Celibacy, Discerning A Higher Love

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I have written about discerning the call to the charism of virginity (celibacy) on my blog before. Here I will try to add some new things to consider. Even though I use the word celibacy, I am addressing those who are virgins, both men and women, exclusively. I’m not talking about a period of time of not having sex or even someone choosing celibacy after having a sexual relationship. It’s just that celibacy is the word you’ll have more luck with when you research this subject. So if you read this post from the perspective of someone who has had a sexual relationship, looking for discernment, whether or not you should get remarried, etc., you will probably be lost. I happen to think it’s way past time for virginity to be given a little exclusivity. The biggest challenge when talking about discernment from a Protestant perspective is that it is a rare calling and so little is known. I usually have no idea how many people read my blog or what anybody thinks about it. I just try to picture an imaginary audience and go from there. So, how does one discern the call to celibate life? We first have to come to grips with the fact that Protestant churches, even the one you may be attending, have gotten it wrong since the Protestant Reformation some 500 years ago. So don’t expect things to change overnight.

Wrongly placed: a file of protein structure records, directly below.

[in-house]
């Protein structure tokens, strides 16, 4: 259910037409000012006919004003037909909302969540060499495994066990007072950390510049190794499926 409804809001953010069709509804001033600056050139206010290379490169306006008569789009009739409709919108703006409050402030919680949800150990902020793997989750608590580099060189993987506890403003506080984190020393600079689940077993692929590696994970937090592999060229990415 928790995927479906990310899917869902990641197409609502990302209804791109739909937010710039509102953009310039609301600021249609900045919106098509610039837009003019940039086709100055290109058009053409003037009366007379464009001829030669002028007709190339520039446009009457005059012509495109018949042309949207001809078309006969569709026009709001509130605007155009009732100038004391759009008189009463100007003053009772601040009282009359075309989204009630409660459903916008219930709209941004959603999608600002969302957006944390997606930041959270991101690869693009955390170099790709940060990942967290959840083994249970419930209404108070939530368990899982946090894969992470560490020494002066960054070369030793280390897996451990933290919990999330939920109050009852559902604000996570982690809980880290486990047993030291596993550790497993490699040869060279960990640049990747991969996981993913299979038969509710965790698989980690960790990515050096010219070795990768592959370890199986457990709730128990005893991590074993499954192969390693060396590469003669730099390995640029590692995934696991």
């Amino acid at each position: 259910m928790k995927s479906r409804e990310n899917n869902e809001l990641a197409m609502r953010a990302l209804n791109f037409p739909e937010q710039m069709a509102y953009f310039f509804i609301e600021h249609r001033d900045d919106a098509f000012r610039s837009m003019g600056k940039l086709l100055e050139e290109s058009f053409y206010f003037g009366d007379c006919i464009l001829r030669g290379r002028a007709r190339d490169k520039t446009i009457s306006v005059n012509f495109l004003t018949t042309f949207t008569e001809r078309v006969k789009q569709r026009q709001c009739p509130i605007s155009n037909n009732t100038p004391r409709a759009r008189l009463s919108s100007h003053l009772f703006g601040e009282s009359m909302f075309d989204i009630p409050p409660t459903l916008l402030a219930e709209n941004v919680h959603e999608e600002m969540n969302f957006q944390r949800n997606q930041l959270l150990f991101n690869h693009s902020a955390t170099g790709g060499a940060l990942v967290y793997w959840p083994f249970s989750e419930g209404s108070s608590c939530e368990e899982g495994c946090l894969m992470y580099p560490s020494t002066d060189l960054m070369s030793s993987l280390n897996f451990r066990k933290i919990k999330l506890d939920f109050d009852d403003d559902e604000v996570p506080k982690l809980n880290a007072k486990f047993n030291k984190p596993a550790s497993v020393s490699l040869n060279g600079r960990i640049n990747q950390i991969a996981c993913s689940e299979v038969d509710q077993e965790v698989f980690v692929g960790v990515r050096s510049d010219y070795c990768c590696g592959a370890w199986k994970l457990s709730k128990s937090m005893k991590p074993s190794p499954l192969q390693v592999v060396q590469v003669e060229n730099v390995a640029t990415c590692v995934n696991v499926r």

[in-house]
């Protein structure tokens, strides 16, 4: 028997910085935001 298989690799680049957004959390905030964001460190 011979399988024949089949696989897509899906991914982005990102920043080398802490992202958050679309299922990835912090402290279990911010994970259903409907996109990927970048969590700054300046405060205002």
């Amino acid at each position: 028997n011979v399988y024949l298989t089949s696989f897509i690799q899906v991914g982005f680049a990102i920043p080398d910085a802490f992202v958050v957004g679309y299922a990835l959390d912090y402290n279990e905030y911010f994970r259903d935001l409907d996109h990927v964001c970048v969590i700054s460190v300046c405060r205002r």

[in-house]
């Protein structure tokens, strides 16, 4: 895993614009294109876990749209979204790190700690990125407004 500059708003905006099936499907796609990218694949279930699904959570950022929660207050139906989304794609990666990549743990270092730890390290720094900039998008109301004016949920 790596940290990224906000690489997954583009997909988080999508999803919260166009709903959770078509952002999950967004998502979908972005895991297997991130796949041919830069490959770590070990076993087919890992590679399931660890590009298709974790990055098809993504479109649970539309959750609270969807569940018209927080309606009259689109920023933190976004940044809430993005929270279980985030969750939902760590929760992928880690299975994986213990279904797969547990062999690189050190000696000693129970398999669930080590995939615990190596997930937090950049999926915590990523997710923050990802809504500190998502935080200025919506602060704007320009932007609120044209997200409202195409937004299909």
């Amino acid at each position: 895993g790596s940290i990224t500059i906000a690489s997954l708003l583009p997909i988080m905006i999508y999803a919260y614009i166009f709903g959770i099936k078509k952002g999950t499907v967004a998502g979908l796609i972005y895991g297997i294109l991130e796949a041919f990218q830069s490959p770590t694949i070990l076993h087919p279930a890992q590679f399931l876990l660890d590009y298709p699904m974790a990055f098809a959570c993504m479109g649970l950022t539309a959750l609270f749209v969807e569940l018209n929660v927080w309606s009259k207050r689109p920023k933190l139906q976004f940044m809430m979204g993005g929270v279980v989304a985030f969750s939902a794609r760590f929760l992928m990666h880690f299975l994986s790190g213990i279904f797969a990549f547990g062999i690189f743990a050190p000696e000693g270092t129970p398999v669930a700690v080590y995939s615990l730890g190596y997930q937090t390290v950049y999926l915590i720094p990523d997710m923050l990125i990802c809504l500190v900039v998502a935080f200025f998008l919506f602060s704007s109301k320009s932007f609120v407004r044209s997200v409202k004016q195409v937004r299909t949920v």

One of the things you will definitely need is a rebellious spirit. I’m not talking about taking up arms against a rogue government or drag racing behind the liquor store. I’m talking about saying no to the idol of family worship and all the comforts and conveniences society has bestowed upon them; saying no to sex worship, mother and child worship, and all the materialism and comforts we associate with the American dream. We have to be okay with not having children to pass inheritances to. We don’t have to hate women and children, but we have to be able to prioritize their status when comparing them to eternity. So if the current status quo of “family church” makes you uncomfortable, don’t rule out celibacy just yet. Don’t rule out the chance to help bring the value of married life and celibate life more into balance. After time, you will be the one making families take a second look at their priorities. Yes, it is a rebellious lifestyle.

We also have to be able to say no to ourselves and any plans for nuptial bliss, while saying yes to a closer walk with God and serving as witnesses of the world to come. That means we have to look at our motivations very closely. If you’re in college, are you looking for a spouse? A choice for celibacy should not be made based on the notion that the opposite sex don’t find you attractive, that you can’t get a date, or that men don’t ask you out. It should be based on the realization that there are some things in the world more important than sex. It’s one thing to hear somebody say that. It’s quite another thing to live it out. When I was in college, I jokingly told people that I had so many girlfriends I couldn’t make up my mind about which one to marry. And I think that’s actually a good way to look at the call to celibate life. God has allowed us to have hearts that have enough love for more than one person or one family.